Lakers Dominate Celtics, Force Game 7
STEVE INSKEEP, host:
Maybe it was the home court advantage, maybe it was just pride, but the Los Angeles Lakers refused to come anywhere near being eliminated last night. They dominated the Boston Celtics 89 to 67. That ties the NBA championship series to three games each and it forces a seventh game.
NPR's Tom Goldman was at the game in L.A. Hi, Tom.
TOM GOLDMAN: Hi, Steve.
INSKEEP: How did the Lakers take control of this game after losing control of the previous two?
GOLDMAN: Well, you know, as this series has shown, it's been complete action-reaction. So what happens in the game before really hasnt had much bearing on the next game. As you point out, the Lakers were facing elimination and they decided that they didnt want to be eliminated.
So what they did was they listened to what Kobe Bryant has been preaching: defense and rebounding, and that what the Lakers did last night. That 67 points that they held the Celtics to, I mean thats what most teams' score in three-quarters of an NBA game. And it was the second lowest team point total in NBA Finals history. And then they out-rebounded Boston by 13 rebounds. And those two things, combined, just really shut the Celtics down.
And, you know, Steve, you can credit Kobe Bryant for helping get the team effort going early on. You know, there's a lot riding on this game. The legacy of a great player like Bryant takes a hit when he gets to a finals and doesnt win. And one could understand if Kobe came out just firing up every shot, but he didnt.
And Boston coach, Doc Rivers, praised him for that after the game.
Mr. DOC RIVERS (Coach, Boston Celtics): I think most people assumed that Kobe would come out and take a thousand shots, and I thought he did the exact opposite. I thought he came out and trusted his teammates. And every time they needed a basket in that first quarter, he made one. And the more they got it going, the more everybody got involved.
INSKEEP: Kobe Bryant was the leading scorer with 26 points, but you're saying he shared.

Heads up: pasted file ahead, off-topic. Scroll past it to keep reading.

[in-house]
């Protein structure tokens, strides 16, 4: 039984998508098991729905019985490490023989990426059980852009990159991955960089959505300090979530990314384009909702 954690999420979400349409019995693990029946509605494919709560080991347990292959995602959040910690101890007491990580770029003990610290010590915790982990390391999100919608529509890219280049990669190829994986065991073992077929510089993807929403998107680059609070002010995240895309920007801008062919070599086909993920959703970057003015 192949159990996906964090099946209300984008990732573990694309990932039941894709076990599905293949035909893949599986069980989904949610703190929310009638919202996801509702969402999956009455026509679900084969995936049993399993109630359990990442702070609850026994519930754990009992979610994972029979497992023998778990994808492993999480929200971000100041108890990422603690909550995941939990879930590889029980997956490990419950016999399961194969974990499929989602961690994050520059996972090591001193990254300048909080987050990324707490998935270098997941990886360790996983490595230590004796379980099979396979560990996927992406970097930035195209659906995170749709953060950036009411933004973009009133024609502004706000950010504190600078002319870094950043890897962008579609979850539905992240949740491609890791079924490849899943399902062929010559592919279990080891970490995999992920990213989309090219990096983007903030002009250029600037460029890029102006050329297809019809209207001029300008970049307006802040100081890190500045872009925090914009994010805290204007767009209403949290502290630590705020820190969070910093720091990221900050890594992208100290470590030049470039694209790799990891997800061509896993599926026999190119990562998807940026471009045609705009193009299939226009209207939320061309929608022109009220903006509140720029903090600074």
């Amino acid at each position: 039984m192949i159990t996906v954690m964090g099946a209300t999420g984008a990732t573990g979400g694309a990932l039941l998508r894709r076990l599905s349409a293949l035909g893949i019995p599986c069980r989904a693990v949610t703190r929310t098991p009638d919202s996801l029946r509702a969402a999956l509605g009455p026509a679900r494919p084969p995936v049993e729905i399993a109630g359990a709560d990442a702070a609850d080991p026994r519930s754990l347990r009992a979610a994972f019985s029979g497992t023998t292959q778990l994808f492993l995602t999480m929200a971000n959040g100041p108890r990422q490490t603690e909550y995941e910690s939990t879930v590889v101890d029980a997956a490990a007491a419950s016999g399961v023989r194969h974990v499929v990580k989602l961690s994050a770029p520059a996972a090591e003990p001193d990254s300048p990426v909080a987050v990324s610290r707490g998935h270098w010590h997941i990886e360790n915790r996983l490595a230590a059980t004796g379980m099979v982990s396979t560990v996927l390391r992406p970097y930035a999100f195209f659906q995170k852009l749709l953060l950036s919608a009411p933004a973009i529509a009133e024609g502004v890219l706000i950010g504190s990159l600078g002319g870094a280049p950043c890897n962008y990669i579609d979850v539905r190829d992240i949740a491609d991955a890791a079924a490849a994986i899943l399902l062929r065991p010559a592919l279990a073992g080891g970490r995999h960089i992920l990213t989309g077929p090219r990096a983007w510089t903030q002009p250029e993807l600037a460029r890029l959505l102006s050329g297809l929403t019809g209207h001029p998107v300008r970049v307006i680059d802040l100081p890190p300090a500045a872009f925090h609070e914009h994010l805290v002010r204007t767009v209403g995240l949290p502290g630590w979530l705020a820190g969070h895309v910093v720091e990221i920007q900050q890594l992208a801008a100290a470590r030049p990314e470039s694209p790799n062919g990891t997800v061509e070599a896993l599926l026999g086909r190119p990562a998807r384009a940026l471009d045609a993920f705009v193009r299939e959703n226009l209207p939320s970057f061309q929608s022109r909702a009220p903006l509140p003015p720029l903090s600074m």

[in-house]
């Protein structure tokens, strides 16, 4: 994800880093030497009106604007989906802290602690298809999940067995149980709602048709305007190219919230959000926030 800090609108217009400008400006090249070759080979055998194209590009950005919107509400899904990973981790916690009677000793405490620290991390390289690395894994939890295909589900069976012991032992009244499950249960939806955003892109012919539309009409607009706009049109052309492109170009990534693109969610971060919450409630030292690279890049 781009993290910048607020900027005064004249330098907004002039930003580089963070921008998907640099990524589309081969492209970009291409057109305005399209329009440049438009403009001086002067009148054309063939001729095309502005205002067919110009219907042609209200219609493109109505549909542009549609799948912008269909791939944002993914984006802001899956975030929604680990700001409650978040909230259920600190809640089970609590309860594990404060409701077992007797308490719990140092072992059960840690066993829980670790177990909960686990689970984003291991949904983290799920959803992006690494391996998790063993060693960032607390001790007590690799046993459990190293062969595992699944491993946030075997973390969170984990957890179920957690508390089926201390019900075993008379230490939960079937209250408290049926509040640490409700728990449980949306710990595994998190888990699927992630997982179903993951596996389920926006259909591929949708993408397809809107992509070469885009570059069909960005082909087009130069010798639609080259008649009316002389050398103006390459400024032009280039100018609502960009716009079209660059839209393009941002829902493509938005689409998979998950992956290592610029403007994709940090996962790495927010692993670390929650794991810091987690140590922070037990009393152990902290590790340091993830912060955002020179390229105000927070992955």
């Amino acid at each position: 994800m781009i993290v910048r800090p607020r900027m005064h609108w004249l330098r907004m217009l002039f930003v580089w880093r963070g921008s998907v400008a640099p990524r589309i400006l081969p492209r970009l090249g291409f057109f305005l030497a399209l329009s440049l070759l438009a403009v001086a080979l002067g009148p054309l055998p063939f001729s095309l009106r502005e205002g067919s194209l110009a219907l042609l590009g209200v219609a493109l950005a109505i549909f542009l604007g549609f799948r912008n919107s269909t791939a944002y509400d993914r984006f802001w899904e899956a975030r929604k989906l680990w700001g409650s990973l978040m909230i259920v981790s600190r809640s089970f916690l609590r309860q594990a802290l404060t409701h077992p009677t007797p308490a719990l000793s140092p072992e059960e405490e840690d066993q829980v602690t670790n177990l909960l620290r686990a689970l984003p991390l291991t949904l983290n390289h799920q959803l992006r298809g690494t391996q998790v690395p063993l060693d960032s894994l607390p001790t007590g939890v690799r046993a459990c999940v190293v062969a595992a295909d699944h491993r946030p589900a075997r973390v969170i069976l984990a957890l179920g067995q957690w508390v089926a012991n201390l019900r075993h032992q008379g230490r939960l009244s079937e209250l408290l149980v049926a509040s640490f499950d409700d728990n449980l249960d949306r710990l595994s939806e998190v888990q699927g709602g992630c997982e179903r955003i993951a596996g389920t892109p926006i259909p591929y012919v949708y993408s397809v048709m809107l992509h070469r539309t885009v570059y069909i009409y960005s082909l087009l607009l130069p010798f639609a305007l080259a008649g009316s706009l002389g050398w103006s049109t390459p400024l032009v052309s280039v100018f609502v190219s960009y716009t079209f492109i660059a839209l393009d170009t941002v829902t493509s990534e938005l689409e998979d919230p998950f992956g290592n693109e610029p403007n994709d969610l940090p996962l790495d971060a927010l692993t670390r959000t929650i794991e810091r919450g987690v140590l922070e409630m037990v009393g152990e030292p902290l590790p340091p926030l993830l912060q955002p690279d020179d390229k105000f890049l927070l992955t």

GOLDMAN: He definitely did, yeah. He spread it around and the Lakers responded. I mean at one point after three-quarters, the Lakers bench had outscored the Boston bench 24 to nothing - so everyone got in on the act.
INSKEEP: Wow. You know, The New York Times points out, this morning, that the Lakers came home to play underneath 15 championship banners - thats got to help you. But, of course, the Celtics have a few of those banners of their own...
GOLDMAN: Yeah, they do.
INSKEEP: ...back in Boston. What went wrong for them?
GOLDMAN: They ask the same question. Ray Allen, their guard, talked about that. He said even on the bench late in the game and then in the locker room, he and the other starters talked about what had happened. And they decided the team's abysmal showing was completely their responsibility - the starting players.
He says they put Boston in a big hole early that the Celtics never got out of. And he said - as opposed to Kobe Bryant saying everything stems from defense -Allen said it stemmed a lot from offense. Here's what he said.
Mr. RAY ALLEN (Guard, Boston Celtics): We didnt make the extra pass. Each individual tried to make the homerun play early. And starting in the first couple of quarters, you dont take tough shots, you just move the move ball around and you, you know, fund an open guy. The ball is going to find the right guy. And I think tonight, we didnt necessarily do that.
INSKEEP: Well, Tom Goldman, how are the injuries from last night's game likely to affect Game Seven, coming up?
GOLDMAN: Well, you know, Kendrick Perkins, the starting center for the Celtics, sprained his knee in the first quarter. He left the game and didnt come back and his condition will be re-evaluated today. And then Andrew Bynum, the starting center for Lakers, he's had continuing knee problems. He's got torn cartilage in his right knee. He's been playing with that. He took himself out of the game last night. In a sense, they could cancel each other out - if they're both out.
They both help their teams, obviously, but, you know, the Lakers and Celtics are going to be ready to go without them.
INSKEEP: NPR's Tom Goldman is at the NBA Finals in Los Angeles. Tom, thanks for staying up all night.
GOLDMAN: Good night.
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